Mateo Kovacic’s move to Chelsea in 2018 happened without too much procession, but the Croatian has gone on to become one of the best players at the club.
Despite having three different managers in just under three years in London, Kovacic has always found himself part of the starting XI, an impressive achievement considering the different systems used at Chelsea during that time.
But just how did Kovacic adapt from his arrival at Stamford Bridge under Maurizio Sarri to Thomas Tuchel’s current job for him, via Frank Lampard?
Maurizio Sarri: The ball-carrier
Kovacic’s arrival at Chelsea on loan from Real Madrid (part of the deal that took Thibaut Courtois to the Bernabeu) coincided with Maurizio Sarri’s first season in charge at Stamford Bridge and there was a very clear spot for him in the Italian’s team.
“He is a perfect fit for us this season, his style is well suited to how Maurizio wants to play and we are sure he will prove to be a valuable asset for the club,” Chelsea director Marina Granovskaia said upon his arrival.
Sarrismo, or Sarri-ball relied on a three-man midfield in which there was one deeper man looking to move the ball around the pitch, linking the defence and the rest of the team (Jorginho), one on the right who had more defensive responsibilities as a box-to-box midfielder of sorts, and the left-sided midfielder, a ball-carrier whose sole responsibility was the link with the attack and get the ball forward, both with passing and dribbling.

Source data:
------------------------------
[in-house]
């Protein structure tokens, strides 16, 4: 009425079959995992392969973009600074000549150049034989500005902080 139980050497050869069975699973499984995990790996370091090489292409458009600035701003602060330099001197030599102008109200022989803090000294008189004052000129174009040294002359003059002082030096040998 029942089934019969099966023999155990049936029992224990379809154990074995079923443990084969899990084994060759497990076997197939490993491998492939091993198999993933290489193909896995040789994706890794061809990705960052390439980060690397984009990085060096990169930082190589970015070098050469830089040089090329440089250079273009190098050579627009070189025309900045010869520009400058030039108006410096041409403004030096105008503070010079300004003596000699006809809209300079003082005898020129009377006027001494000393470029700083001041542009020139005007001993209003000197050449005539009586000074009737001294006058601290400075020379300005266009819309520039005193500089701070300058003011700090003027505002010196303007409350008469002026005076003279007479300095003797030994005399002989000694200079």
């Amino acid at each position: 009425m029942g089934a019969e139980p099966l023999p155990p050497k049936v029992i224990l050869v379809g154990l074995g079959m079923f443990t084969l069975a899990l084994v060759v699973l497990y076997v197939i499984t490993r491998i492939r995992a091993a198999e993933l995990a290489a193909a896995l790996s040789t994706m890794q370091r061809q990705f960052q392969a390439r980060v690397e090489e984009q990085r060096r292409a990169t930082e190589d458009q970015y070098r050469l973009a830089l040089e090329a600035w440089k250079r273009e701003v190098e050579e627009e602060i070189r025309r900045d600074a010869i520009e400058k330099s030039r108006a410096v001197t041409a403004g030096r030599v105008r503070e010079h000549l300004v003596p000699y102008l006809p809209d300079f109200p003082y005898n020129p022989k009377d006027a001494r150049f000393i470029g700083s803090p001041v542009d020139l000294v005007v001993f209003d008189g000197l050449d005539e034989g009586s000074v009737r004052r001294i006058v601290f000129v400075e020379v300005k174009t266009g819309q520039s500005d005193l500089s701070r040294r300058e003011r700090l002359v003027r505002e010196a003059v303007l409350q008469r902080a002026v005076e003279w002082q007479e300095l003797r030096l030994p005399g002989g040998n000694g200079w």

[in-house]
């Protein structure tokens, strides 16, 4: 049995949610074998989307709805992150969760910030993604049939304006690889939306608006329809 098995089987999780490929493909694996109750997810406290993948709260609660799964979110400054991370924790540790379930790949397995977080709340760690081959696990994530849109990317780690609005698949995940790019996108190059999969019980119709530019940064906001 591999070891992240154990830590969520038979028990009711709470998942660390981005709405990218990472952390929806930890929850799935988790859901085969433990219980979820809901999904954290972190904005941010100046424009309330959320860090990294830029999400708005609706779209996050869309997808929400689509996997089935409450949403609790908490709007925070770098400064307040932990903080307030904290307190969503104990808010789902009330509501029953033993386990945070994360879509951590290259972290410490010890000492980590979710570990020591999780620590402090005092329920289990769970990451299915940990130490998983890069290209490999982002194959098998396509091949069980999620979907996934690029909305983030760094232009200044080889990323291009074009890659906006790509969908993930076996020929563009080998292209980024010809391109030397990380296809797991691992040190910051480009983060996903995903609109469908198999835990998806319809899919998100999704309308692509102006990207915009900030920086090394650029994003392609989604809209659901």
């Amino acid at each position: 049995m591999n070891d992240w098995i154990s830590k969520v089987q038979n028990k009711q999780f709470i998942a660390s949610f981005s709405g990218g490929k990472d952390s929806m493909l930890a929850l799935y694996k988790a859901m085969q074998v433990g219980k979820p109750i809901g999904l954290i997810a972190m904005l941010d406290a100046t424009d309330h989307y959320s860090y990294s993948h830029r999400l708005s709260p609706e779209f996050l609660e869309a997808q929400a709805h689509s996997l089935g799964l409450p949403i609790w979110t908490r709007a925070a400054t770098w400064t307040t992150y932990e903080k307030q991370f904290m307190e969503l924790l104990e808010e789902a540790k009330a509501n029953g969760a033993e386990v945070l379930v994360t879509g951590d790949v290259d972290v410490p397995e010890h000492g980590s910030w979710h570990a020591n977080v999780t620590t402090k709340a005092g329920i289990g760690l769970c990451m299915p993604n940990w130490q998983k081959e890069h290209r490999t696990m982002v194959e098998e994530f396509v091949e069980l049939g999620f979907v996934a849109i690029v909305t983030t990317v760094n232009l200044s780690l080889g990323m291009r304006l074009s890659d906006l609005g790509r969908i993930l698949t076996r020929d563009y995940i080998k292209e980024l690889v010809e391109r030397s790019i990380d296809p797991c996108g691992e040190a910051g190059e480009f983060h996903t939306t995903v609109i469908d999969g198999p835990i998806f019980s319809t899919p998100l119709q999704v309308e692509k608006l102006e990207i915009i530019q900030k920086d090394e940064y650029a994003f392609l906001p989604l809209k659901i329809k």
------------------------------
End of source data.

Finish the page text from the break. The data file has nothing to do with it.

When he was on the pitch for Chelsea (and not being substituted for Ross Barkley), Kovacic was one of the hubs of Sarri’s team. During the 2018/19 Premier League campaign, only Cesc Fabregas and Jorginho averaged more touches per 90 minutes than Kovacic among the Chelsea team. And with that duo playing in the deeper midfield role, it was to be expected. Kovacic played very close to Eden Hazard on the left wing (see heat map and passes received/movement network visuals above) as the most advanced of the midfield trio, forming a very neat triangle with the winger and left back. After all, Sarri loved to attack down his left.
But Kovacic’s passing wasn’t restricted to the left-hand side. He was also used to switch the ball across the pitch if an option wasn’t on for Jorginho, for example, or when his flank was too crowded as opposition defences started to cotton on to how Chelsea played. And, of course, his dribbling was key in getting Chelsea up the pitch, with only Pedro and Hazard completing more take-ons than Kovacic in that season, and the Croatian averaging 2.17 per 90 minutes.
He also had slightly less defensive work compared to the rest of the Chelsea midfield, averaging 6.3 recoveries per 90 minutes in the 2018/19 Premier League, less than any of his teammates. But only Fabregas averaged more tackles per 90 minutes than Kovacic’s 2.32 among the Chelsea midfielders.
Kovacic’s season was deemed underwhelming but his performances under Sarri were enough to persuade Chelsea to make the loan move permanent and the Croatian was their only arrival of Frank Lampard’s first summer in charge, a result of the transfer ban.
Frank Lampard: The holding role